Govt again requests UK govt to deport Nawaz

Updated 22 Oct 2020

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The federal government has requested the UK government for a third time to send back former premier and supreme leader of the Pakistan Muslim League-N (PML-N) Nawaz Sharif to serve out his sentence in a Pakistani prison. — Photo courtesy Atika Rehman/File
The federal government has requested the UK government for a third time to send back former premier and supreme leader of the Pakistan Muslim League-N (PML-N) Nawaz Sharif to serve out his sentence in a Pakistani prison. — Photo courtesy Atika Rehman/File

ISLAMABAD: The federal government has requested the UK government for a third time to send back former premier and supreme leader of the Pakistan Muslim League-N (PML-N) Nawaz Sharif to serve out his sentence in a Pakistani prison, with the letter this time handed over personally to the British High Commissioner in Islamabad, according to sources.

The letter was handed over to the British diplomat some three weeks after Mr Sharif made a fiery speech at the opposition’s multiparty conference (MPC) through video link from London in which he criticised the military establishment over its alleged role in politics.

Through the letter, the Pakistan government has asked the British authorities to consider cancelling Mr Sharif’s visit visa, which has allowed him to live in London on medical grounds since November.

The letter has cited Britain’s own immigration laws of 1974 under which any person sentenced to imprisonment of more than four years had to be deported to the country of his/her origin.

When contacted, Adviser to the Prime Minister on Accountability and Interior Shahzad Akbar confirmed that the government had made three requests to the UK authorities to deport Mr Sharif, with the last request made on Oct 5.

The previous letter, he said, had been dispatched after the cancellation of Mr Sharif’s bail by the Islamabad High Court (IHC) last month.

Mr Akbar said in the latest letter his government had pointed to a possible way out of the issue of “specific deportation” of the former premier. “The ball is now in the court of British government,” he said.

The IHC had on Sept 15 issued non-bailable arrest warrants for Mr Sharif in the Al Azizia reference while hearing three applications filed by him, including the ones about forgoing the requirement of his surrender before the court and exemption from personal appearance.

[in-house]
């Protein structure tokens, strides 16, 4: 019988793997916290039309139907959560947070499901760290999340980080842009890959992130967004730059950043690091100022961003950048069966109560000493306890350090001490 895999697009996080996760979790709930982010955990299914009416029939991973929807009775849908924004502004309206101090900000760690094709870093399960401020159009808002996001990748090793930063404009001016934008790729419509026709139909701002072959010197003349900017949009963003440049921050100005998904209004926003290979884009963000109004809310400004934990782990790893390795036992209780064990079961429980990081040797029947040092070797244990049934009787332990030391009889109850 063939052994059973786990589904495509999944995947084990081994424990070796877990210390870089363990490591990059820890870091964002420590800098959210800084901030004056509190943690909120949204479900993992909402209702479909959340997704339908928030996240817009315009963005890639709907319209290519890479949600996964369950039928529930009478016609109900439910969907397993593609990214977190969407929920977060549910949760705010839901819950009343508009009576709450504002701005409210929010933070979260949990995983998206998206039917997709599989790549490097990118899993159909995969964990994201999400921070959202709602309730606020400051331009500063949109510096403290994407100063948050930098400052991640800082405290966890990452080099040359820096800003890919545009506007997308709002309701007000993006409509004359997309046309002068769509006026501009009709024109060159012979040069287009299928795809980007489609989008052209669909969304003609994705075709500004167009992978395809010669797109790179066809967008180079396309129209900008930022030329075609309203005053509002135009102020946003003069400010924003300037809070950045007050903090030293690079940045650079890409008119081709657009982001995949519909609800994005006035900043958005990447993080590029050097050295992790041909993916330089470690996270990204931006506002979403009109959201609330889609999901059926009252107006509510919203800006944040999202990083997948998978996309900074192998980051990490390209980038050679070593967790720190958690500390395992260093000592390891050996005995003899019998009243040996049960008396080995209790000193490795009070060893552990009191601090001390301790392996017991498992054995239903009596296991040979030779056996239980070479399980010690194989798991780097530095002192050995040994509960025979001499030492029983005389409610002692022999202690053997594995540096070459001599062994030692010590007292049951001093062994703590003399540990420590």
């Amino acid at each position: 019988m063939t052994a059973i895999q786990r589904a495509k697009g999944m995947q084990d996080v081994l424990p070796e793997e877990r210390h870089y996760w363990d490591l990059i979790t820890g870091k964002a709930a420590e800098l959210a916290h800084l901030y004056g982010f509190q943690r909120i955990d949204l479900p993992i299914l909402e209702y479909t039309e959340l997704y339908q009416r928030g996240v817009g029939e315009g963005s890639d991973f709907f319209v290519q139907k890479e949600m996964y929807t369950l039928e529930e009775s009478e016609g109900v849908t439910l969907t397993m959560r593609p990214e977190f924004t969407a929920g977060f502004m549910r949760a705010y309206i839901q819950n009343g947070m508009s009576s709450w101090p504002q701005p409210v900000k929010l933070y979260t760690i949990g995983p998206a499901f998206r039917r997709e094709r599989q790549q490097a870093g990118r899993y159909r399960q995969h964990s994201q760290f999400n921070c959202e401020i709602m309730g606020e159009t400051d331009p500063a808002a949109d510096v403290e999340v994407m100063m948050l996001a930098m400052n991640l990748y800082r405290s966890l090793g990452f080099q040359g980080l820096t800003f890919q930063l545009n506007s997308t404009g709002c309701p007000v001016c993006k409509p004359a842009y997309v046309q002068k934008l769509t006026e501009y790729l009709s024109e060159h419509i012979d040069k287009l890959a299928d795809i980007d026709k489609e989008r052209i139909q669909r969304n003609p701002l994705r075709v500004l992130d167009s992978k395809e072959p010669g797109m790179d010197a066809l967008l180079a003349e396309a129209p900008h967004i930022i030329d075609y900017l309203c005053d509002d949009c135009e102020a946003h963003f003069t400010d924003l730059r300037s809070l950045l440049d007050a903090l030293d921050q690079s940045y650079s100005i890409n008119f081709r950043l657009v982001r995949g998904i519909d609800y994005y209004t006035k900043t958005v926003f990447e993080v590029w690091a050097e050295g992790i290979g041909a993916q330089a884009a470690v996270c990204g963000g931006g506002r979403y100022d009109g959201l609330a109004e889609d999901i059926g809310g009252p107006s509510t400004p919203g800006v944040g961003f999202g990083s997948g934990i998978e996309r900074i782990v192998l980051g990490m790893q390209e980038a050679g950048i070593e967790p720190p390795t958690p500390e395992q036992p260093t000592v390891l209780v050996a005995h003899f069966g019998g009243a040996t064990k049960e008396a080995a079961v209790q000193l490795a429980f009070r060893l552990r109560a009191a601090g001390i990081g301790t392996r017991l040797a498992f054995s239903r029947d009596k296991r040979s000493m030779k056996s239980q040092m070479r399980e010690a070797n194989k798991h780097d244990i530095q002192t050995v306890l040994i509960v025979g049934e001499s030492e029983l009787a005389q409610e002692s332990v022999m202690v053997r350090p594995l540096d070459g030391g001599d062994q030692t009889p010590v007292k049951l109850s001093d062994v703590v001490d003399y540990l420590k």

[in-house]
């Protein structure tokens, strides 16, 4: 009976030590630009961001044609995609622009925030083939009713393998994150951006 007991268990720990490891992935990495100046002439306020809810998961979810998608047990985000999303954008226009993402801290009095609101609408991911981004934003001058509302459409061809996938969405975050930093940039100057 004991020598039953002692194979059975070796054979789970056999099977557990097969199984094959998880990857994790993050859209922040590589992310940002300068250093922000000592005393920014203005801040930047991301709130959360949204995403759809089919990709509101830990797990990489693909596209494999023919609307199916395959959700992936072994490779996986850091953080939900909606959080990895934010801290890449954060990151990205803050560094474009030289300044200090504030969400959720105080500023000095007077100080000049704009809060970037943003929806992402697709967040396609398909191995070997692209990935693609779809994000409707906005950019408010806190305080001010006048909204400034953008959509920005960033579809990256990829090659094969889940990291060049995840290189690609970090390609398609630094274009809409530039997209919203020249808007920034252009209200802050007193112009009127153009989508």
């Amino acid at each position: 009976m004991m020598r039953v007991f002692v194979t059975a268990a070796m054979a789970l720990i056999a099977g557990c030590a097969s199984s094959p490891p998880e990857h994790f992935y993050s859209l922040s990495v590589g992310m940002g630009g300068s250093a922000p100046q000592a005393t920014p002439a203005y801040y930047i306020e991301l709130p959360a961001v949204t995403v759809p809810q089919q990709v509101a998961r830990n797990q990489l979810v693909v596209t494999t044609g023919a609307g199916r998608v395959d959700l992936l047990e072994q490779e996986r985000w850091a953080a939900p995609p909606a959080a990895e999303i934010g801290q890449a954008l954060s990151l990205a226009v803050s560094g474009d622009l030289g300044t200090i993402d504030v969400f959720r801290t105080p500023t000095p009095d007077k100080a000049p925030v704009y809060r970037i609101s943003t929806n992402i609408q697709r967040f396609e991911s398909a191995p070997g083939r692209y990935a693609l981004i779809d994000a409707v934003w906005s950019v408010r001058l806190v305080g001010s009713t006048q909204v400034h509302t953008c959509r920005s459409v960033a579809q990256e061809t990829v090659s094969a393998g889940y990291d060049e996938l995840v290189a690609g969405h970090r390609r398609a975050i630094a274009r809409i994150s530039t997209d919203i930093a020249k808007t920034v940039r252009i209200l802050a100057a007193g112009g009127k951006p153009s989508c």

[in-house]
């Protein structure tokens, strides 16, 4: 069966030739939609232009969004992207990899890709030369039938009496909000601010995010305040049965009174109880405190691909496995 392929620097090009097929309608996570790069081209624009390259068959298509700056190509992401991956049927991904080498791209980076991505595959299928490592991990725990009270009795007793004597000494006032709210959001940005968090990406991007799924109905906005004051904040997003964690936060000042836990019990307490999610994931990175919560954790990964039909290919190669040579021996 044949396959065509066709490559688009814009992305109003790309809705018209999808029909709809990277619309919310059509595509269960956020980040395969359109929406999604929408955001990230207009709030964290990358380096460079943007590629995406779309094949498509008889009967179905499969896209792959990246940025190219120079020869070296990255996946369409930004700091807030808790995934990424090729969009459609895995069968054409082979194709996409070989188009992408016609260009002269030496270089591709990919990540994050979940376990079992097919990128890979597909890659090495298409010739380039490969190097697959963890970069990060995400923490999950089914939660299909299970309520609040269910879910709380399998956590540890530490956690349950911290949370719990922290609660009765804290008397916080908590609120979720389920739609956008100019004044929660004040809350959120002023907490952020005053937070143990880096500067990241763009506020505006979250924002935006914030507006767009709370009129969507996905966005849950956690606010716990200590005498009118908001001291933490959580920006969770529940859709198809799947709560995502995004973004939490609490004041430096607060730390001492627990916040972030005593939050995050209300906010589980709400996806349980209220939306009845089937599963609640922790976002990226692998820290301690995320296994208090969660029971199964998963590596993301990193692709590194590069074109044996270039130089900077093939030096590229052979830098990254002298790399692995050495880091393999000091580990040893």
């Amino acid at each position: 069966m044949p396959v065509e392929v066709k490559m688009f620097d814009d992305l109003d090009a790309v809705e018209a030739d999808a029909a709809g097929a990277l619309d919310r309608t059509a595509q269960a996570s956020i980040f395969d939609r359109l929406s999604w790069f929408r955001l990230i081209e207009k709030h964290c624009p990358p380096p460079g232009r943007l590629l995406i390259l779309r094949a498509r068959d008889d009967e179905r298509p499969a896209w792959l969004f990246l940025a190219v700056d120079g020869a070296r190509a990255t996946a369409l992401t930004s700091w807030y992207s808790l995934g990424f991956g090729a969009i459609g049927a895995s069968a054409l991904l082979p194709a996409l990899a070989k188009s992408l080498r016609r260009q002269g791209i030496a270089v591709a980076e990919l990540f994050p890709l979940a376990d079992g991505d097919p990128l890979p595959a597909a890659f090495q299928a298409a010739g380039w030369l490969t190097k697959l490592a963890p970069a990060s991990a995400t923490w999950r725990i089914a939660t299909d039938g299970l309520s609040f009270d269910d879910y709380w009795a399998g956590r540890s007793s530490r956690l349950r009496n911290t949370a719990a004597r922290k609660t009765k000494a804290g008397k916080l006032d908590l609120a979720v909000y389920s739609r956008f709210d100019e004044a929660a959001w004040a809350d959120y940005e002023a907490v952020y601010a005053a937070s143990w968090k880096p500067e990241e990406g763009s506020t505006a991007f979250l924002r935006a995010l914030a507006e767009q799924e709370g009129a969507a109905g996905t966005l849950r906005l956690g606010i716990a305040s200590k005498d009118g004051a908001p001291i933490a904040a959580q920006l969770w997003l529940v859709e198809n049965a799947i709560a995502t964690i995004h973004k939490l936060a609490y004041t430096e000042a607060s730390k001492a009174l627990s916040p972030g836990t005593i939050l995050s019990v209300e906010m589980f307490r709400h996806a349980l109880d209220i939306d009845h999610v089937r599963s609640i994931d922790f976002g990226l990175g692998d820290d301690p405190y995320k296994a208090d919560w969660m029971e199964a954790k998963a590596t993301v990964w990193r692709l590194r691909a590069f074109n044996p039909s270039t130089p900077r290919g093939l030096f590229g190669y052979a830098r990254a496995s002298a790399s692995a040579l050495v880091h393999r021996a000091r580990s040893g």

The former prime minister had left for the UK after the Lahore High Court granted him permission to go abroad for medical treatment. He had submitted an undertaking to the court that he would return within four weeks or as soon as he was declared healthy and fit to travel by doctors.

Mr Sharif criticised the military establishment not just at the MPC but also recently at the Gujranwala rally of the opposition Pakistan Democratic Movement.

A day after that PML-N rally in Gujranwala, Prime Minister Imran Khan addressed a convention of his Tiger Force and declared he would get “even more tough” with the opposition and vowed to make all-out efforts to bring Mr Sharif back and send him behind bars.

“Now I will try my best to bring you back and put you in a common prison, not a VIP one,” he said.

Earlier, the APP news agency reported that British newspaper the Financial Times had partially revealed the content of the letter sent by Mr Akbar to Priti Patel, the UK home secretary.

The letter said Ms Patel “is duty-bound” to deport Mr Sharif, to serve his jail sentence for corruption.

In the letter Mr Akbar wrote that the former prime minister was responsible for pillaging the state. “I trust that you will be supportive of our efforts to bring those responsible for corruption to account.”

The letter to Ms Patel urged the British secretary to use her “extensive powers” to deport Mr Sharif, added the newspaper.

Published in Dawn, October 22nd, 2020